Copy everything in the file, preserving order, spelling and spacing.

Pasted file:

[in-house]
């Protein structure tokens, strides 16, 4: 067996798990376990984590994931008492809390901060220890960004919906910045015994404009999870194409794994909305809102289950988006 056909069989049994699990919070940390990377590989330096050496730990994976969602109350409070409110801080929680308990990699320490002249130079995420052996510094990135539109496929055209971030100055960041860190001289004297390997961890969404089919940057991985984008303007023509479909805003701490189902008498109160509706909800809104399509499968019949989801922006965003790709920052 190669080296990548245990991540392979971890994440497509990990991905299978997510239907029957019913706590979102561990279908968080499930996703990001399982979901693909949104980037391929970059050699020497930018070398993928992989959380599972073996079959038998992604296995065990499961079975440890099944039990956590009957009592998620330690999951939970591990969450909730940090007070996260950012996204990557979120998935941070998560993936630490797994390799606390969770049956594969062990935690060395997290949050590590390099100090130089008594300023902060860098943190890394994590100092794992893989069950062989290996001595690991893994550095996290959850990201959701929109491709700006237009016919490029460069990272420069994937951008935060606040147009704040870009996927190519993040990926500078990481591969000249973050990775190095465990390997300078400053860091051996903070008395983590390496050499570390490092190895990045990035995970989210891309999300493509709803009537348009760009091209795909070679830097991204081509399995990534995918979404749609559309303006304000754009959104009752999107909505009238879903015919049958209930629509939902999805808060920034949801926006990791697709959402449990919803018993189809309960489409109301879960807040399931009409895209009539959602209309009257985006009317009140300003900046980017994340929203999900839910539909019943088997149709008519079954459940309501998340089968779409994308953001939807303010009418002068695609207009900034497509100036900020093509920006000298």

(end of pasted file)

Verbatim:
[in-house]
């Protein structure tokens, strides 16, 4: 067996798990376990984590994931008492809390901060220890960004919906910045015994404009999870194409794994909305809102289950988006 056909069989049994699990919070940390990377590989330096050496730990994976969602109350409070409110801080929680308990990699320490002249130079995420052996510094990135539109496929055209971030100055960041860190001289004297390997961890969404089919940057991985984008303007023509479909805003701490189902008498109160509706909800809104399509499968019949989801922006965003790709920052 190669080296990548245990991540392979971890994440497509990990991905299978997510239907029957019913706590979102561990279908968080499930996703990001399982979901693909949104980037391929970059050699020497930018070398993928992989959380599972073996079959038998992604296995065990499961079975440890099944039990956590009957009592998620330690999951939970591990969450909730940090007070996260950012996204990557979120998935941070998560993936630490797994390799606390969770049956594969062990935690060395997290949050590590390099100090130089008594300023902060860098943190890394994590100092794992893989069950062989290996001595690991893994550095996290959850990201959701929109491709700006237009016919490029460069990272420069994937951008935060606040147009704040870009996927190519993040990926500078990481591969000249973050990775190095465990390997300078400053860091051996903070008395983590390496050499570390490092190895990045990035995970989210891309999300493509709803009537348009760009091209795909070679830097991204081509399995990534995918979404749609559309303006304000754009959104009752999107909505009238879903015919049958209930629509939902999805808060920034949801926006990791697709959402449990919803018993189809309960489409109301879960807040399931009409895209009539959602209309009257985006009317009140300003900046980017994340929203999900839910539909019943088997149709008519079954459940309501998340089968779409994308953001939807303010009418002068695609207009900034497509100036900020093509920006000298």